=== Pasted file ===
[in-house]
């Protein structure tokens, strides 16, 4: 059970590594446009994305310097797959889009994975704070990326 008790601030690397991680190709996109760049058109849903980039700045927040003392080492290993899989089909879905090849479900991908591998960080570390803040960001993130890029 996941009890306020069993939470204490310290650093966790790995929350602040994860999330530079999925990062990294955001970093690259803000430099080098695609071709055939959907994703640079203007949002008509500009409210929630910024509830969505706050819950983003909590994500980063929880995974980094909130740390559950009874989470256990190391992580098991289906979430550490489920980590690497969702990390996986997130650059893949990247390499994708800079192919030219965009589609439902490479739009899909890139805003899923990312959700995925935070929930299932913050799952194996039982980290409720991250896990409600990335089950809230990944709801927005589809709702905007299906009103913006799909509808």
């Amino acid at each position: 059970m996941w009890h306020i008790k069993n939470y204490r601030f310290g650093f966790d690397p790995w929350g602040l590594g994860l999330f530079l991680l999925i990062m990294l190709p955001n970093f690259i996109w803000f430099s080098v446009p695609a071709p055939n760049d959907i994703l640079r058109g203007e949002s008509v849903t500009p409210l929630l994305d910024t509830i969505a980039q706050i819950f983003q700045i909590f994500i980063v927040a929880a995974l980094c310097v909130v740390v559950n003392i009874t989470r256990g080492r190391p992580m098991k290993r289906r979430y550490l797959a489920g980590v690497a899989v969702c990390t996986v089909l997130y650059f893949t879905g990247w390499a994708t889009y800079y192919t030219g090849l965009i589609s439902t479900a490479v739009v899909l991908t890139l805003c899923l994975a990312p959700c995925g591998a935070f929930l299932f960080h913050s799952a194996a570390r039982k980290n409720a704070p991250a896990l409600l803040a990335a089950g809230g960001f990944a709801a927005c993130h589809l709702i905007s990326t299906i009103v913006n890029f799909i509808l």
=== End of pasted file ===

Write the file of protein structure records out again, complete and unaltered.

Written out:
[in-house]
């Protein structure tokens, strides 16, 4: 059970590594446009994305310097797959889009994975704070990326 008790601030690397991680190709996109760049058109849903980039700045927040003392080492290993899989089909879905090849479900991908591998960080570390803040960001993130890029 996941009890306020069993939470204490310290650093966790790995929350602040994860999330530079999925990062990294955001970093690259803000430099080098695609071709055939959907994703640079203007949002008509500009409210929630910024509830969505706050819950983003909590994500980063929880995974980094909130740390559950009874989470256990190391992580098991289906979430550490489920980590690497969702990390996986997130650059893949990247390499994708800079192919030219965009589609439902490479739009899909890139805003899923990312959700995925935070929930299932913050799952194996039982980290409720991250896990409600990335089950809230990944709801927005589809709702905007299906009103913006799909509808």
């Amino acid at each position: 059970m996941w009890h306020i008790k069993n939470y204490r601030f310290g650093f966790d690397p790995w929350g602040l590594g994860l999330f530079l991680l999925i990062m990294l190709p955001n970093f690259i996109w803000f430099s080098v446009p695609a071709p055939n760049d959907i994703l640079r058109g203007e949002s008509v849903t500009p409210l929630l994305d910024t509830i969505a980039q706050i819950f983003q700045i909590f994500i980063v927040a929880a995974l980094c310097v909130v740390v559950n003392i009874t989470r256990g080492r190391p992580m098991k290993r289906r979430y550490l797959a489920g980590v690497a899989v969702c990390t996986v089909l997130y650059f893949t879905g990247w390499a994708t889009y800079y192919t030219g090849l965009i589609s439902t479900a490479v739009v899909l991908t890139l805003c899923l994975a990312p959700c995925g591998a935070f929930l299932f960080h913050s799952a194996a570390r039982k980290n409720a704070p991250a896990l409600l803040a990335a089950g809230g960001f990944a709801a927005c993130h589809l709702i905007s990326t299906i009103v913006n890029f799909i509808l």